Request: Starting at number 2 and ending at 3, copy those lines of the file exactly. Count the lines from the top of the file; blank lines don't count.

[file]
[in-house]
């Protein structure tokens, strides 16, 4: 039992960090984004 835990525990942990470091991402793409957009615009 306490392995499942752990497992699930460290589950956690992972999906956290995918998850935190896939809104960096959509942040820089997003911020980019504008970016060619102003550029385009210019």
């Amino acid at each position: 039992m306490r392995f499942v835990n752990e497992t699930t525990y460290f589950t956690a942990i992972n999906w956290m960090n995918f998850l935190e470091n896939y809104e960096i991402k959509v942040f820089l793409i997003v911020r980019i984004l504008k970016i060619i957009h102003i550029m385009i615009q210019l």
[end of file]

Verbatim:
């Protein structure tokens, strides 16, 4: 039992960090984004 835990525990942990470091991402793409957009615009 306490392995499942752990497992699930460290589950956690992972999906956290995918998850935190896939809104960096959509942040820089997003911020980019504008970016060619102003550029385009210019």
């Amino acid at each position: 039992m306490r392995f499942v835990n752990e497992t699930t525990y460290f589950t956690a942990i992972n999906w956290m960090n995918f998850l935190e470091n896939y809104e960096i991402k959509v942040f820089l793409i997003v911020r980019i984004l504008k970016i060619i957009h102003i550029m385009i615009q210019l």